If \(f\) is not constant, then the degree of the polynomial defining \(f\) is at least one. In this case, we can denote \(f\) explicitly as in Equation (3.1.1). That is, we set

\[ f(z) = a_n z^n + \cdots + a_1 z + a_0 \]

with \(a_n\neq 0\). Now, assume \(z\neq 0\), and set \(A=\max\{\vert a_0 \vert, \ldots,\vert a_{n-1}\vert\}\). We can obtain a lower bound for \(\vert f(z)\vert\) as follows:

\begin{eqnarray*}

\vert f(z)\vert

&=& \vert a_n\vert \,\vert z\vert^n \,

\bigl\vert 1 +\frac{a_{n-1}}{a_n} \frac{1}{z} +\cdots+

\frac{a_{0}}{a_n} \frac{1}{z^n}\bigr\vert\\

&\geq& \vert a_n\vert \, \vert z\vert^n \,

\bigl(1-\frac{A}{\vert a_n\vert}\sum_{k=1}^\infty\frac{1}{ \vert z\vert^k}\bigr)

= \vert a_n\vert \, \vert z\vert^n

\bigl(1-\frac{A}{\vert a_n\vert} \frac{1}{\vert z \vert -1}\bigr).

\end{eqnarray*}

For all \(z\in \mathbb{C}\) such that \(\vert z\vert \geq 2\), we can further simplify this expression and obtain

\begin{eqnarray*}

\vert f(z)\vert

&\geq& \vert a_n\vert \, \vert z\vert^n

\bigl(1-\frac{2A}{\vert a_n\vert \vert z\vert}\bigr).

\end{eqnarray*}

It follows from this inequality that there is an \(R>0\) such that \(\vert f(z) \vert > \vert f(0)\vert\), for all \(z \in \mathbb{C}\) satisfying \(\vert z\vert > R\). Let \(D\subset \mathbb{R}^2\) be the disk of radius \(R\) centered at \(0\), and define a function \(g:D\to\mathbb{R}\), by

\[ g(x,y)=\vert f(x+i y)\vert. \]

Since \(g\) is continuous, we can apply Theorem 3.1.2 in order to obtain a point \((x_0,y_0)\in D\) such that \(g\) attains its minimum at \((x_{0}, y_{0})\). By the choice of \(R\) we have that for \(z\in\mathbb{C}\setminus D\), \(\vert f(z)\vert > \vert g(0,0)\vert\geq \vert g(x_0,y_0)\vert\). Therefore, \(\vert f\vert\) attains its minimum at \(z=x_0+i y_0\).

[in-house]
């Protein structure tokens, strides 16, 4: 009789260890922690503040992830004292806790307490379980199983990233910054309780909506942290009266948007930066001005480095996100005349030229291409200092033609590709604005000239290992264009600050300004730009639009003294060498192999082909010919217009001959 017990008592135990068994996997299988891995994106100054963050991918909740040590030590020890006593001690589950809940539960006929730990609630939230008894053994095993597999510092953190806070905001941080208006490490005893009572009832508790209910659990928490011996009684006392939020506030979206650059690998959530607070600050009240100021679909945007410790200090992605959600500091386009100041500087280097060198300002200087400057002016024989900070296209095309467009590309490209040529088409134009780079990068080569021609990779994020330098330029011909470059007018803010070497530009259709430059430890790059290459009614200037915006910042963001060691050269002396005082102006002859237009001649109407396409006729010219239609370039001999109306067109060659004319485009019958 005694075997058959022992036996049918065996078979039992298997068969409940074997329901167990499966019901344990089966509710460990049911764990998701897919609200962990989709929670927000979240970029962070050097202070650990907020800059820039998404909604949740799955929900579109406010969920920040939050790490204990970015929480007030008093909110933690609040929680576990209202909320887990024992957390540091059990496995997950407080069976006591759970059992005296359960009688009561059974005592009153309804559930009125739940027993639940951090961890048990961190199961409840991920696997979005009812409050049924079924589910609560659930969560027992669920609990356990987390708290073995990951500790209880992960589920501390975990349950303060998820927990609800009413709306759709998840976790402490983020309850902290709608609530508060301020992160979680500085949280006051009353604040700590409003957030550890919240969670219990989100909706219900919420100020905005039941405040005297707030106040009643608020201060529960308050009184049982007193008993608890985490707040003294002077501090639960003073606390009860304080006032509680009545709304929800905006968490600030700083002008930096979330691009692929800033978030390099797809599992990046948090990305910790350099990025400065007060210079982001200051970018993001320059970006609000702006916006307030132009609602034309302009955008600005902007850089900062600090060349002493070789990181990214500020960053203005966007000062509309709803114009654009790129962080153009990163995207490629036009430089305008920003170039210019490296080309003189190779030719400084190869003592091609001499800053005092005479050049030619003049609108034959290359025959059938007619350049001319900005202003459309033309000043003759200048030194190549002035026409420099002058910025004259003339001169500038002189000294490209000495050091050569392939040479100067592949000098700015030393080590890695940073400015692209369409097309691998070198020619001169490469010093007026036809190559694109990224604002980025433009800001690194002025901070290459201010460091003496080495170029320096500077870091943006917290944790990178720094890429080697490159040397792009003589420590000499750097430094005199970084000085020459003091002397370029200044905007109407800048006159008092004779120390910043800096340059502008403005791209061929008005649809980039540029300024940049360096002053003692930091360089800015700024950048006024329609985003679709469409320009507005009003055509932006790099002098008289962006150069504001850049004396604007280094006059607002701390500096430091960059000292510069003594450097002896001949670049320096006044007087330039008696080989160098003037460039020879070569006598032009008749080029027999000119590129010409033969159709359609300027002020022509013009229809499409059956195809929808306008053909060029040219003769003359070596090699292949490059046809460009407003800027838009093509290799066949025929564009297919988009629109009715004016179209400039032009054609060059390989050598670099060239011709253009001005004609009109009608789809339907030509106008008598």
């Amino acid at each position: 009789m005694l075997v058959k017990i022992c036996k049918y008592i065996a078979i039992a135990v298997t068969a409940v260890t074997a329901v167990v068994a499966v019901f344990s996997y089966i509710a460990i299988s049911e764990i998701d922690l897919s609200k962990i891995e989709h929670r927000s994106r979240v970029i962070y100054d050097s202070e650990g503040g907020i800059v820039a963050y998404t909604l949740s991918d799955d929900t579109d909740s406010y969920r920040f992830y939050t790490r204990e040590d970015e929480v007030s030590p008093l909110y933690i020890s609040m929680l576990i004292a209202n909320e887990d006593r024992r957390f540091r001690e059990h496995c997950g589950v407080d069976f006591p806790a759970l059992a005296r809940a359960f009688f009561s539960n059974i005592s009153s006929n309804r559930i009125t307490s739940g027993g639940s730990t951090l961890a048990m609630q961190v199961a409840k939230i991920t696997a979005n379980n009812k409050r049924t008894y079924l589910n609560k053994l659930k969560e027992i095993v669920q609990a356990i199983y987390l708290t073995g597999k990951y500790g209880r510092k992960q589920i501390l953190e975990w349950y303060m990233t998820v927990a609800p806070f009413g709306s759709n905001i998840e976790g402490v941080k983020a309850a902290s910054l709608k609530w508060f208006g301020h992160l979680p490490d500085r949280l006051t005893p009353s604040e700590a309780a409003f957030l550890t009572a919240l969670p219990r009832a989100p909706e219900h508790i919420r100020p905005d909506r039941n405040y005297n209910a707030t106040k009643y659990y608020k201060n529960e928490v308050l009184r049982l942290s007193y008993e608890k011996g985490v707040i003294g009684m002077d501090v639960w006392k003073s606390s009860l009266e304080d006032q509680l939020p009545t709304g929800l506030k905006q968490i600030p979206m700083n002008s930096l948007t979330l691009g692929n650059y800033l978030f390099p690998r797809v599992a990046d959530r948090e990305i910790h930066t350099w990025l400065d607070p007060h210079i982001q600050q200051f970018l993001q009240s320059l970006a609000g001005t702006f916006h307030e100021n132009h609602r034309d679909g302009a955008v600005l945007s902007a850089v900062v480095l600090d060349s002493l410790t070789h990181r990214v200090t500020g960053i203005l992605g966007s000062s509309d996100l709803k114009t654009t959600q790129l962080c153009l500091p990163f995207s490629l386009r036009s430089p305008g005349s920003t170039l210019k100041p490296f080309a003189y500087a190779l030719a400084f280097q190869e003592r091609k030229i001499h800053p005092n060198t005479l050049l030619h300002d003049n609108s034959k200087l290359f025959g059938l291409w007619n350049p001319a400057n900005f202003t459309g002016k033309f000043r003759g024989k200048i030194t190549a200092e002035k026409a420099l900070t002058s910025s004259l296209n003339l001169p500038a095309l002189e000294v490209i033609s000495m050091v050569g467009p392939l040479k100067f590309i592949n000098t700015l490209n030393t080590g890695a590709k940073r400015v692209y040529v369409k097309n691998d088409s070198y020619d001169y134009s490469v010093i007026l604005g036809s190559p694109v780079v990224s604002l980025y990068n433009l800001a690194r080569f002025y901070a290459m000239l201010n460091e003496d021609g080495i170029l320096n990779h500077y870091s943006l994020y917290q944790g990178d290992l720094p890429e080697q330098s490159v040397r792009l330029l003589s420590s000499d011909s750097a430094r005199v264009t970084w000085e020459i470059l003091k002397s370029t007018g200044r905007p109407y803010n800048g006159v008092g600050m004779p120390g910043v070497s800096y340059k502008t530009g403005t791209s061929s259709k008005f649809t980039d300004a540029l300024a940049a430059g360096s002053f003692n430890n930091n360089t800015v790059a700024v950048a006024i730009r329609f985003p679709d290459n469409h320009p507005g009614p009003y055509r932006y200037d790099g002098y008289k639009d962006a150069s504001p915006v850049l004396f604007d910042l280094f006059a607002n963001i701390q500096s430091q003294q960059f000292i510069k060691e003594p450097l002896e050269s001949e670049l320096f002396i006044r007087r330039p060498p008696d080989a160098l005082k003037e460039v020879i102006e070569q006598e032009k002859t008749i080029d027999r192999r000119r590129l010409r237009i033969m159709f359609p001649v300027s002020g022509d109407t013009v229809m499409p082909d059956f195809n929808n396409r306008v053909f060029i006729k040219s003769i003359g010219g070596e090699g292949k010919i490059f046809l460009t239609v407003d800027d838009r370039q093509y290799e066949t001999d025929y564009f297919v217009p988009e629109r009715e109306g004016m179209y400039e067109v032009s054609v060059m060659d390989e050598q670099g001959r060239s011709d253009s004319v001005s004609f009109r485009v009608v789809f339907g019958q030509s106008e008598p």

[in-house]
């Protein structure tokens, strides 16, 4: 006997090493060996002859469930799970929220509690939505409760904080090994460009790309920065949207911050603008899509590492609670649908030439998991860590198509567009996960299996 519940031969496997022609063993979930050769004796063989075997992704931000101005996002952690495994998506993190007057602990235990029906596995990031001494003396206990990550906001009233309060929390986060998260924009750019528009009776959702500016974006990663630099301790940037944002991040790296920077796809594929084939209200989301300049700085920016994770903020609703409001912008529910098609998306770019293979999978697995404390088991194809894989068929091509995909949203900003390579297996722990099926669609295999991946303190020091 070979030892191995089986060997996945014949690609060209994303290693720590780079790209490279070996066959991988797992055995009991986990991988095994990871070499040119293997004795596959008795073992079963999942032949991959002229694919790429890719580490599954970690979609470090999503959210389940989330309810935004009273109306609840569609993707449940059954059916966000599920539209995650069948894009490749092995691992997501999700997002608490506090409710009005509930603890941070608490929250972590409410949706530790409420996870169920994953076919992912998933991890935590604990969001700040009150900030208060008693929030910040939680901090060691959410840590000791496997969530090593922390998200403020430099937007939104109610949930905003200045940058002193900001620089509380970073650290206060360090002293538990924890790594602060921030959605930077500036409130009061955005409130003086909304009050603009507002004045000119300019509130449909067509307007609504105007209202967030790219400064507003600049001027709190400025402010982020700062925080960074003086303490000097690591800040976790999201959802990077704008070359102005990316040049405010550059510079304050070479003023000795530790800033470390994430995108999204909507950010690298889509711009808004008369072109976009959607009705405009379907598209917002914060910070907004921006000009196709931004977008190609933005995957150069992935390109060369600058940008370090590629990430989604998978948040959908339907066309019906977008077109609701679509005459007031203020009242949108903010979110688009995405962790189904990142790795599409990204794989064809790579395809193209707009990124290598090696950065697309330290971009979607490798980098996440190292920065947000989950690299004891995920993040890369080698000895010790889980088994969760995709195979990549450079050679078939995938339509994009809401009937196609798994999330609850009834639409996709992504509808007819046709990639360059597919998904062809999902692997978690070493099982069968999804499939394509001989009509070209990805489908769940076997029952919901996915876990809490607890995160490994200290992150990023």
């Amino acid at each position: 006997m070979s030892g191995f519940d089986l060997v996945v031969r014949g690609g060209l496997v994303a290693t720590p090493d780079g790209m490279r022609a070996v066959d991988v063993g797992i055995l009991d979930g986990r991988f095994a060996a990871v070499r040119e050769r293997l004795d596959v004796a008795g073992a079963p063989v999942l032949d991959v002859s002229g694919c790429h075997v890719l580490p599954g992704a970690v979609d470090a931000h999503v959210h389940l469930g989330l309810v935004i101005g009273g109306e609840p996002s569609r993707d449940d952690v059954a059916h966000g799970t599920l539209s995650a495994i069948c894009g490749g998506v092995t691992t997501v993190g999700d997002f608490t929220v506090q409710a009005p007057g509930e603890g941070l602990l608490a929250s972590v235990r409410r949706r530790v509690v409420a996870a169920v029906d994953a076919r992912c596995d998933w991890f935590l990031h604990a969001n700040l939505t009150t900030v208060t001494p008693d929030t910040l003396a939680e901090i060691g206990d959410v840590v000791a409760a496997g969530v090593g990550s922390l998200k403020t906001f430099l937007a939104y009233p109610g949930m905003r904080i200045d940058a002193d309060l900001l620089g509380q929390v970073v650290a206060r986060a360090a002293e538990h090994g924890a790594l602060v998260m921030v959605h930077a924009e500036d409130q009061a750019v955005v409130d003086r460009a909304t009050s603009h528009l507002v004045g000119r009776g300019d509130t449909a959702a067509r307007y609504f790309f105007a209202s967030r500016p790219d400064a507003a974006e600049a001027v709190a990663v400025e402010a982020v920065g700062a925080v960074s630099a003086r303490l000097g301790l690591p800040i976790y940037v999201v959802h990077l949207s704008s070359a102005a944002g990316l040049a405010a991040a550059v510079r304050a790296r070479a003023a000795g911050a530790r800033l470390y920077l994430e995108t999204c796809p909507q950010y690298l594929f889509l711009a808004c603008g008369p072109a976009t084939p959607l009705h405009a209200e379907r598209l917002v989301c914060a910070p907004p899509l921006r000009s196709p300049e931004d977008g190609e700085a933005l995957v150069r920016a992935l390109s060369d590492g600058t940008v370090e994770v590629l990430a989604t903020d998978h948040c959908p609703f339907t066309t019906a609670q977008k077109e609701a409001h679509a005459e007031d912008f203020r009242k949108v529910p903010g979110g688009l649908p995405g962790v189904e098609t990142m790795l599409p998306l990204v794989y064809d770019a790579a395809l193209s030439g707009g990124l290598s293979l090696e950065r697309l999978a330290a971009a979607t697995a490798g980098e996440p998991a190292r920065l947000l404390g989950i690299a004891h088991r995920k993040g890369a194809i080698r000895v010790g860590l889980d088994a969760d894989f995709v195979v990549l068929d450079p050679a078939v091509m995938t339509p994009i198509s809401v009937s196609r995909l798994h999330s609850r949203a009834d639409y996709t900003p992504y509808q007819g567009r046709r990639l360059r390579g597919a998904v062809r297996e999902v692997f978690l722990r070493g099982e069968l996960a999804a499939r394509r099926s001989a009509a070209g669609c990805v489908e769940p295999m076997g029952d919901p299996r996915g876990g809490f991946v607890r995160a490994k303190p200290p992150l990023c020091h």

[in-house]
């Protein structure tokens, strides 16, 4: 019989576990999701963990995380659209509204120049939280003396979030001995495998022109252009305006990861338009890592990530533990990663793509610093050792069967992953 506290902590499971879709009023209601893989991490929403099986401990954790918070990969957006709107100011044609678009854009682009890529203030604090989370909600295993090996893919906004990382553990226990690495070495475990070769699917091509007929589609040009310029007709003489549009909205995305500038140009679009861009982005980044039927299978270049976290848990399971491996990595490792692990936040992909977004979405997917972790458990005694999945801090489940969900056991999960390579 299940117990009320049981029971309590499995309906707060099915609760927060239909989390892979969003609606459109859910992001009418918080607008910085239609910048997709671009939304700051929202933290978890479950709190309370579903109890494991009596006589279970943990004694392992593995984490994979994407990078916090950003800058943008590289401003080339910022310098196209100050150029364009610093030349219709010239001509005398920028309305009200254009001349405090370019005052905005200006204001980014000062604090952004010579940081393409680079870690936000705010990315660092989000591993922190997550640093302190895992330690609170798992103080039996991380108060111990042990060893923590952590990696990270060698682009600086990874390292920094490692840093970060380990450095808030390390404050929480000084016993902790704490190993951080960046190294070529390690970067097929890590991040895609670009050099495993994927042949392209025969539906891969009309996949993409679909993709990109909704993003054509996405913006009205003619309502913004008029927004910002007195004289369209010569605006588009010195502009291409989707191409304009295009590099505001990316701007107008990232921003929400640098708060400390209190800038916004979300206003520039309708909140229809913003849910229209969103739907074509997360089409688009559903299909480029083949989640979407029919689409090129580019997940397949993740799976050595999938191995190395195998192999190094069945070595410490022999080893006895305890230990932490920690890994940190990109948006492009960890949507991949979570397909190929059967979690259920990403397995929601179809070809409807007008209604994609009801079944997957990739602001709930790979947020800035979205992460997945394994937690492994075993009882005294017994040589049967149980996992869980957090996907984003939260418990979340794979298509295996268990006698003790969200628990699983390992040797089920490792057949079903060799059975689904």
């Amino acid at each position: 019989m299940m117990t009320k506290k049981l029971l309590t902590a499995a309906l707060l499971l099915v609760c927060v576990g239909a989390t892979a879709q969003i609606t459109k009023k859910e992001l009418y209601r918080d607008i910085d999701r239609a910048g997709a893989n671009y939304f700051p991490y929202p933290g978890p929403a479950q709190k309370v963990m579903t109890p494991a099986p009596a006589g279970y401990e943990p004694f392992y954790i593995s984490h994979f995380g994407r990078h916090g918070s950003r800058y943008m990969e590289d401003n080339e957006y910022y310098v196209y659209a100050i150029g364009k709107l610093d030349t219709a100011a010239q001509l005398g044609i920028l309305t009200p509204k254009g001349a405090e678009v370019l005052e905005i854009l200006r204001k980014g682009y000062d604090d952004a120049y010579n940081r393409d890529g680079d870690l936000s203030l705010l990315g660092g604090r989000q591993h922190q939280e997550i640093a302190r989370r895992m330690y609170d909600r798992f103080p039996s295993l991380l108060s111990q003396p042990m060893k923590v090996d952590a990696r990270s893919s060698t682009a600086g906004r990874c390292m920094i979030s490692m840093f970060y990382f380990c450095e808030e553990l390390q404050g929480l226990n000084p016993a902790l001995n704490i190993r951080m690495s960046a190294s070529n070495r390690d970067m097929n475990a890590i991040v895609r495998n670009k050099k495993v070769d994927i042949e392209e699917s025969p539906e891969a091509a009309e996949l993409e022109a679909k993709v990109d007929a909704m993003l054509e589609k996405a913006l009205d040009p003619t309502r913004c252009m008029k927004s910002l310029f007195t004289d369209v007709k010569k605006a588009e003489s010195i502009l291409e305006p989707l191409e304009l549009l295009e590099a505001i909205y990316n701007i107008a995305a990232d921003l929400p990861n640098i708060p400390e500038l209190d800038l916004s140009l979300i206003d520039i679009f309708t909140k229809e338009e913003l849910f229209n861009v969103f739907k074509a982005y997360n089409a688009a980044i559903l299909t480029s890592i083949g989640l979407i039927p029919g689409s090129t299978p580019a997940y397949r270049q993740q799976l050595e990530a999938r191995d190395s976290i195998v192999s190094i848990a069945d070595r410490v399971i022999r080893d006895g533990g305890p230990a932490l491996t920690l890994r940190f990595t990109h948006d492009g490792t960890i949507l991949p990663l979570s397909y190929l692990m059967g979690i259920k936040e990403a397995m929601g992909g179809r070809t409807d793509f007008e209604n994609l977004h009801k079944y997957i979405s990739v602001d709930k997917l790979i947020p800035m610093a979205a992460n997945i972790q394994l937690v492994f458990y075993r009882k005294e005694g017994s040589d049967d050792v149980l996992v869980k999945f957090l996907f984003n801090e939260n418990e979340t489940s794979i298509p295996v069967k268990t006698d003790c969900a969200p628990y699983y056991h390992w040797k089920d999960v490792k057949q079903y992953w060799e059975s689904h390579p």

We now prove the Fundamental Theorem of Algebra.

*Proof of Theorem 3.1.1.*

For our argument, we rely on the fact that the function \(\vert f\vert\) attains its minimum value by Lemma 3.1.3. Let \(z_0\in \mathbb{C}\) be a point where the minimum is attained. We will show that if \(f(z_0)\neq 0\), then \(z_0\) is *not* a minimum, thus proving by contraposition that the minimum value of \(\vert f(z)\vert\) is zero. Therefore, \(f(z_0)=0\).

If \(f(z_0)\neq 0\), then we can define a new function \(g:\mathbb{C}\to\mathbb{C}\) by setting

\[ g(z)=\frac{f(z+z_0)}{f(z_0)}, \mbox{ for all } z\in \mathbb{C}. \]

Note that \(g\) is a polynomial of degree \(n\), and that the minimum of \(\vert f\vert\) is attained at \(z_0\) if and only if the minimum of \(\vert g\vert\) is attained at \(z=0\). Moreover, it is clear that \(g(0)=1\).

More explicitly, \(g\) is given by a polynomial of the form

\[ g(z) = b_n z^n + \cdots + b_k z^k +1, \]

with \(n\geq 1\) and \(b_k\neq 0\), for some \(1\leq k\leq n\). Let \(b_k=\vert b_k\vert e^{i\theta}\), and consider \(z\) of the form

\begin{equation}

z=r\vert b_k\vert^{-1/k} e^{i(\pi - \theta)/k},

\label{eqn:z r} \tag{3.1.2}

\end{equation}

with \(r>0\).

For \(z\) of this form we have

\[ g(z) = 1-r^k + r^{k+1} h(r), \]

where \(h\) is a polynomial. Then, for \(r<1\), we have by the triangle inequality that

\[ \vert g(z)\vert \leq 1-r^k + r^{k+1}\vert h(r)\vert. \]

For \(r > 0\) sufficiently small we have \(r\vert h(r)\vert <1\), by the continuity of the function \(r h(r)\) and the fact that it vanishes in \(r=0\). Hence

\[ \vert g(z)\vert \leq 1-r^k(1- r\vert h(r)\vert)<1, \]

for some \(z\) having the form in Equation (3.1.2) with \(r\in(0,r_0)\) and \(r_0>0\) sufficiently small. But then the minimum of the function \(\vert g\vert:\mathbb{C}\to\mathbb{R}\) cannot possibly be equal to \(1\).

### Contributors

- Isaiah Lankham, Mathematics Department at UC Davis
- Bruno Nachtergaele, Mathematics Department at UC Davis
- Anne Schilling, Mathematics Department at UC Davis

Both hardbound and softbound versions of this textbook are available online at WorldScientific.com.